Collectors will accept and purchase 3rd Party Transformers products for different reasons, maybe to fill gaps in high profile lines like Masterpiece, or just for the ingenuity of unique figures they appreciate. Other enthusiasts will not touch unofficial products that are guilty of intellectual property theft that they believe are harmful to the continued success official product. This week we’ve asked a number of collectors whether they think Hasbro and Takara have an active strategy in place to go after 3rd Party companies, or at least making progress in winning over some of their customers. This is a question that has been discussed more with the recent Hasbro and Takara Tomy Transformers reveals, reveals that seem to have struck at the heart of what direction most 3P companies had been going in.
3rd Party products appeal to me for one key reason, they allow me to own Transformers characters of a particular philosophy/aesthetic that are currently unobtainable to me either for reasons of price (Carry instead of MP-9 for example) or because they do not exist yet (Masterpiece Perceptor and Dinobots), and the short-term gaps they fill have brought some fulfilment to me in my collecting. On occasion, I already own the version I most treasure of a character (G1 Greatshot, G1 Mirage), but a 3rd Party re-imagining gives me a chance to enjoy those characters again with different qualities and pay tribute to it in the shape of more plastic & die cast. I realise that with much of what I have obtained from 3P companies, the official releases will one day cover those bases, and seeing Masterpiece Laserwave, Hot Rodimus and Ramjet reveals all in the space of a month shows some serious intent from Takara Tomy to add to the Masterpiece line. Hasbro’s Titans Return reveals have also shown collectors that Headmasters are very much on the radar for the official lines too. Combiner Wars certainly gave a lot of folks cheaper and more accessible, enjoyable combiners than some 3P companies had managed.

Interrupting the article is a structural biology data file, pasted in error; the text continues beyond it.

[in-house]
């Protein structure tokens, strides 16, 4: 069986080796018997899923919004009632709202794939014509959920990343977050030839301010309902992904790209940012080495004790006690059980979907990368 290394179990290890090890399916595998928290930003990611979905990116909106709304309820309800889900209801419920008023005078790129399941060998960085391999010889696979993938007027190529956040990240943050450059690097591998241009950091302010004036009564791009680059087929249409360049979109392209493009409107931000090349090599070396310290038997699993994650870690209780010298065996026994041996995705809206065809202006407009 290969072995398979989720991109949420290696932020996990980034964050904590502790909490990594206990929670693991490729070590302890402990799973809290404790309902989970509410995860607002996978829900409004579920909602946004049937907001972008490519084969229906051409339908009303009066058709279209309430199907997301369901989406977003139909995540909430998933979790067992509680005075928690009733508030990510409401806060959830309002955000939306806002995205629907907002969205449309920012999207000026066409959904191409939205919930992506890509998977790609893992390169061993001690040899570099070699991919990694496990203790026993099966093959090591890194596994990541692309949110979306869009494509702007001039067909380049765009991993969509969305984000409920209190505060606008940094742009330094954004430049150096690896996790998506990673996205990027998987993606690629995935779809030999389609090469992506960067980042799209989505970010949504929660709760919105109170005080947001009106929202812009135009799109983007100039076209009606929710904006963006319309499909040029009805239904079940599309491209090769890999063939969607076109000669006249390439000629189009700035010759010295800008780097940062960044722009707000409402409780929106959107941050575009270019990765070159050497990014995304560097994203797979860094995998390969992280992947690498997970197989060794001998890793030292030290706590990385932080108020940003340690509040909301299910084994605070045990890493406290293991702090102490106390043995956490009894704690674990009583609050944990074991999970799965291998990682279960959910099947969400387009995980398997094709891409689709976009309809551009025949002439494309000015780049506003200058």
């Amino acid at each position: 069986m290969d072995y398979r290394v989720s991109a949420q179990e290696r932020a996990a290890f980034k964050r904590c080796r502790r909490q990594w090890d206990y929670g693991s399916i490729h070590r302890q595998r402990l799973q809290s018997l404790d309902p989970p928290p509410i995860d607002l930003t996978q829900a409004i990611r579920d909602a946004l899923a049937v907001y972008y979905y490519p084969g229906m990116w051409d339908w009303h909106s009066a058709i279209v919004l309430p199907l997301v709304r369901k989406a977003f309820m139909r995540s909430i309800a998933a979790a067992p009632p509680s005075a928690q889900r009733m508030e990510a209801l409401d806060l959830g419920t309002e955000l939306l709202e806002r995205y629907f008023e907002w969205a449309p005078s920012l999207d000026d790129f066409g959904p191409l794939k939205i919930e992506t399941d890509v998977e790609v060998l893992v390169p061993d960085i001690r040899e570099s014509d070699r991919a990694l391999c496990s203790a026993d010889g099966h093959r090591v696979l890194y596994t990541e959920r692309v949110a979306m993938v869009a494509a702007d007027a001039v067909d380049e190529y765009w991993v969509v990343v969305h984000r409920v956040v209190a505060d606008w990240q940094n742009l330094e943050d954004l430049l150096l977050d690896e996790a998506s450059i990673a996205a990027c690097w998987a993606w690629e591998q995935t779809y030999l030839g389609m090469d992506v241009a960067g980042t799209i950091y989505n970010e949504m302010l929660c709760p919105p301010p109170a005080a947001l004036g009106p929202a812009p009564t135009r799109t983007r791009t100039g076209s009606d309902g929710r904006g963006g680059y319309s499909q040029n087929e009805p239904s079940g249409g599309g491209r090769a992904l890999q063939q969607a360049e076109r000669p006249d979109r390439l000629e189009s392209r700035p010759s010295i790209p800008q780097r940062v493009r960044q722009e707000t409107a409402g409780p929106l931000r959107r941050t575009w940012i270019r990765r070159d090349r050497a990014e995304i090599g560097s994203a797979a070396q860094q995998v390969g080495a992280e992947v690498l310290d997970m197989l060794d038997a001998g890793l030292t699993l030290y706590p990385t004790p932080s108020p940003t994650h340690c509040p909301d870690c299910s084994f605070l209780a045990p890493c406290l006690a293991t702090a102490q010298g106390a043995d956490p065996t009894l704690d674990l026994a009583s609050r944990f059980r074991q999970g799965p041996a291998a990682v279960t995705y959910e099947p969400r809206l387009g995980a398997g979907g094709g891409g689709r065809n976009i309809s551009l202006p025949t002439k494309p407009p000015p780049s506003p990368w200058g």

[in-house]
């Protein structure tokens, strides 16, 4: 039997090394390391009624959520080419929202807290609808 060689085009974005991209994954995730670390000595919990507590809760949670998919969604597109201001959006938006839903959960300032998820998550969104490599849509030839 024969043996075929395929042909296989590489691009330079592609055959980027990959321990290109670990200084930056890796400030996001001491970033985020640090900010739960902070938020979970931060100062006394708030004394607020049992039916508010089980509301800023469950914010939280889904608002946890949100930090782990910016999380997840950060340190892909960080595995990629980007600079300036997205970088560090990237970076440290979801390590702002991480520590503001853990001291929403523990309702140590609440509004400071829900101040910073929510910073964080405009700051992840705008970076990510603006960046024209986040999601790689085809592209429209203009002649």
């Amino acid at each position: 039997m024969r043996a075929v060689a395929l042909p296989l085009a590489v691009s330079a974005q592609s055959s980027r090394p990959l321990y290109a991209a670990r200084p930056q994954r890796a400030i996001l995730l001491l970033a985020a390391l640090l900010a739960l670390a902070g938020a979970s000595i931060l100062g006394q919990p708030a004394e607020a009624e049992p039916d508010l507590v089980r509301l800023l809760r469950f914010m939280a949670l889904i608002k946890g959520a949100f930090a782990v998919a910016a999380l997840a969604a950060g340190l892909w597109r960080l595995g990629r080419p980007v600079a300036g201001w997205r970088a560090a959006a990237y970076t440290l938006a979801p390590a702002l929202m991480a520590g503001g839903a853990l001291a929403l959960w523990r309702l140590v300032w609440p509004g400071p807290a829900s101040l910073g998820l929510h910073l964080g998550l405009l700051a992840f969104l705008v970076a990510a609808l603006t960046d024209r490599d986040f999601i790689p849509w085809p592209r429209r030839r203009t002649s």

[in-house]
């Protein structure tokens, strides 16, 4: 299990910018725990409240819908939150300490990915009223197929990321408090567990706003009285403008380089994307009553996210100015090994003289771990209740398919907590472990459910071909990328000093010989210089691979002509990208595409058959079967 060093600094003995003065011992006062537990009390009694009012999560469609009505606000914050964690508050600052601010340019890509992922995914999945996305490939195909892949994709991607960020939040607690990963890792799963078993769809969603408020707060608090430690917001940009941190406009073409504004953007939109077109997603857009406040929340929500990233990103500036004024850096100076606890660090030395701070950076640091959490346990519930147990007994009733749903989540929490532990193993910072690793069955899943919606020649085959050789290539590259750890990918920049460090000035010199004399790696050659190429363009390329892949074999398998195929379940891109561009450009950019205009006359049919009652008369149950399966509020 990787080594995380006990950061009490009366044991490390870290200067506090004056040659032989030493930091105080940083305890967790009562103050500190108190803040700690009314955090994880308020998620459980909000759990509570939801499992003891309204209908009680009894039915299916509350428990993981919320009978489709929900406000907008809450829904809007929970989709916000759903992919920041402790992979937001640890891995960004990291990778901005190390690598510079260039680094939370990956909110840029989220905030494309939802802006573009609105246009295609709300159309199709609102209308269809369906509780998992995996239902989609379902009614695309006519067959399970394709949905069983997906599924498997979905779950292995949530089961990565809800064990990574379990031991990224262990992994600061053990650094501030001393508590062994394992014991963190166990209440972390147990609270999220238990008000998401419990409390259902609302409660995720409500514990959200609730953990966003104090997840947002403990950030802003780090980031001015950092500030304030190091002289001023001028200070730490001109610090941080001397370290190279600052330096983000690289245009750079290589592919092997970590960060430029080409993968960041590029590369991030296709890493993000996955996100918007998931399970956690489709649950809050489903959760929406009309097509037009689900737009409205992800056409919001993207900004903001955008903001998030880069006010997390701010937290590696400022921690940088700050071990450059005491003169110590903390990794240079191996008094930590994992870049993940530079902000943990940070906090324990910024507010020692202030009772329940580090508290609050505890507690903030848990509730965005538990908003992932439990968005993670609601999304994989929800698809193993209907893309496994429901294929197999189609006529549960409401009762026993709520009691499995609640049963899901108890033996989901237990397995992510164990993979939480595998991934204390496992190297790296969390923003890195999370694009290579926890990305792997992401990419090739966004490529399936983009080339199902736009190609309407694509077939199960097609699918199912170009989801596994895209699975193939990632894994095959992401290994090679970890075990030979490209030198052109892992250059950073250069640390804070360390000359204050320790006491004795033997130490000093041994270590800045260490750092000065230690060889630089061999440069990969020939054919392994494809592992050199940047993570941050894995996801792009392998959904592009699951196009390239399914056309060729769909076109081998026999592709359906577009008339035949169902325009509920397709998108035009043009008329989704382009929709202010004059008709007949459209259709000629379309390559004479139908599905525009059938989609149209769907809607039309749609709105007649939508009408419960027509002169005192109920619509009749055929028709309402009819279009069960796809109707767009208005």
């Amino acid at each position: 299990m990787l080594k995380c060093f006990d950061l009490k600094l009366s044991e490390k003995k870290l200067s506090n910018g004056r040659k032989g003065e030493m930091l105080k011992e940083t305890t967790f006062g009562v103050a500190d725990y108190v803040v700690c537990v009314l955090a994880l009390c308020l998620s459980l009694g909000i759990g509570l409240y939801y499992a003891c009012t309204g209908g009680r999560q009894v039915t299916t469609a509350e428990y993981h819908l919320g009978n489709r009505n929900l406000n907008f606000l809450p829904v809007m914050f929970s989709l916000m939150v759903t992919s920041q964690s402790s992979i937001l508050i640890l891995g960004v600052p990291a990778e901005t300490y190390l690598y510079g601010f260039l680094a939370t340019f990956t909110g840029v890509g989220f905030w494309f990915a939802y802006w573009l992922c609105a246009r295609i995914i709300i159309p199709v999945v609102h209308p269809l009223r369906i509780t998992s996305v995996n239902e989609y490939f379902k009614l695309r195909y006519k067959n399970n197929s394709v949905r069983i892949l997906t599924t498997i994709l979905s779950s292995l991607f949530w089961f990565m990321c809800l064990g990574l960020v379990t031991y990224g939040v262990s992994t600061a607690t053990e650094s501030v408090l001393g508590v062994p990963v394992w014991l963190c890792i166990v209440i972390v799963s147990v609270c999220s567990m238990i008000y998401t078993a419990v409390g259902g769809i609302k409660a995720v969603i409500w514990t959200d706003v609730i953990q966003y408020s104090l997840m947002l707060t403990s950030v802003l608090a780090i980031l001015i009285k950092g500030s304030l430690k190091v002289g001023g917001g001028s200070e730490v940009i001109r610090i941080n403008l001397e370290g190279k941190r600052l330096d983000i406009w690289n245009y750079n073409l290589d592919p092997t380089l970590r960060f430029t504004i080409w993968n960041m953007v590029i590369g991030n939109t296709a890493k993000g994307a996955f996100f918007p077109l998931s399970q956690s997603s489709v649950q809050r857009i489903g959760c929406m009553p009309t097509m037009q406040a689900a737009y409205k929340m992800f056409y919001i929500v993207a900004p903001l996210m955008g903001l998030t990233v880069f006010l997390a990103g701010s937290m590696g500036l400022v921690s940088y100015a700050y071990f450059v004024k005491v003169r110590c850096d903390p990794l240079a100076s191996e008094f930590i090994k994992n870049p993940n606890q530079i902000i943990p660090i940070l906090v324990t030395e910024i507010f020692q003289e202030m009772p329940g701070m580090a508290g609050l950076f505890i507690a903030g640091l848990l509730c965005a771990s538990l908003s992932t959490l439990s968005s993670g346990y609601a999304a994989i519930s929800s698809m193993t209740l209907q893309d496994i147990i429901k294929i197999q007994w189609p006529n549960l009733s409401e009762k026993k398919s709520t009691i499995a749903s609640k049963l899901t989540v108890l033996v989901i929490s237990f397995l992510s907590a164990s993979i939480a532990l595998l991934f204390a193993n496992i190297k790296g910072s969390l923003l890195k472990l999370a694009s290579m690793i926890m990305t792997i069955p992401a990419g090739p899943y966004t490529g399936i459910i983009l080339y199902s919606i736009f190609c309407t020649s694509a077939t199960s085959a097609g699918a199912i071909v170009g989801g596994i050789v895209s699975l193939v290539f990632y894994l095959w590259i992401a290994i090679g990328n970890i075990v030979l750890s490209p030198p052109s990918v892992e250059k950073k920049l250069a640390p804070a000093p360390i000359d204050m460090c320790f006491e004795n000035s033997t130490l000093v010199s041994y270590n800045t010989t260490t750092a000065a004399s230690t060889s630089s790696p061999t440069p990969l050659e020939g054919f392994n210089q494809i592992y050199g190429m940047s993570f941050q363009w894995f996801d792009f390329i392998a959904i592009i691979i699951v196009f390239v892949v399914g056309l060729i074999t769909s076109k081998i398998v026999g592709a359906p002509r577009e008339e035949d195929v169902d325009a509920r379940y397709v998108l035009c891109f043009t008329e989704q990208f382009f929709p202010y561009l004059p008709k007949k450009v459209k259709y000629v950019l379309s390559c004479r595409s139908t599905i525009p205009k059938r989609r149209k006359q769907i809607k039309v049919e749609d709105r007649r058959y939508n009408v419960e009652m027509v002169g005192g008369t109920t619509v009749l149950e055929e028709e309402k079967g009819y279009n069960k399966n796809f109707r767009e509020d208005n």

But, does anyone actually believe that Hasbro and Takara Tomy have sat down and mapped out the future of their releases to interfere with the sales of 3rd Party companies? Was MP Laserwave brought forward to combat FansToys’ Quakewave reissue? Was MP Hot Rodimus revealed to challenge DX9 Carry? Headmasters in Titans Return versus MakeToys Re-Master Headmasters? MP Ramjet and show-accurate Thundercracker a shot at iGear’s now expensive jets? Is it a coincidence that the most recent reveals have seemingly coincided with some of the most expensive 3rd Party products on the second hand market?
Transformers collector Matt Dennett’s response to the question that makes up this article’s title is as follows:
“I’ve had this conversation recently with other collectors, centered mostly around Masterpiece releases, my stance has always been it’s the other way around: third party companies are going after planned/perceived Takara releases and/or trying to beat Takara to the punch. Although there are numerous third party products that are hands down phenomenal, official products still have the upper hand and the hearts of collectors (that’s not ALWAYS the case, but it’s a majority). That is to say collectors are more likely to buy Masterpiece Shockwave over FansToys Quakewave.
“I think it’s no secret there are conversations between a lot of third party companies and potential ‘insiders’ who can get the slightest advanced notice of what Takara could be planning. Even less speculative is that it’s rather easy to see what Takara wants to do with the Masterpiece line in particular. Takara hasn’t gotten to an Inferno figure yet? Let’s beat them to the punch. Takara just released a Masterpiece Ultra Magnus figure, let’s make a Galvatron to go with it. We see this trend happening all the time! If anything, I will admit that third party companies probably HAVE shown Takara and Hasbro (possibly more so with Hasbro) that there is a collector segment for Transformers. Adults are ready and willing to spend hundreds of dollars on figures of ‘high end’ nature. There is no slight meant to third party products, I collect them still, but third party products are still somewhat of gap fillers until an official representation is released, whereas Takara / Hasbro are still very much in the drivers seat“.
Morgan Evans, owner of online Transformers retailer Masterforce.co.uk believes that are some official eyes on unofficial product, evidenced to some degree by the Hasbro UK fan survey that named a great of 3rd Party companies and showed some significant knowledge, but that it is being used more for market research than for ammunition.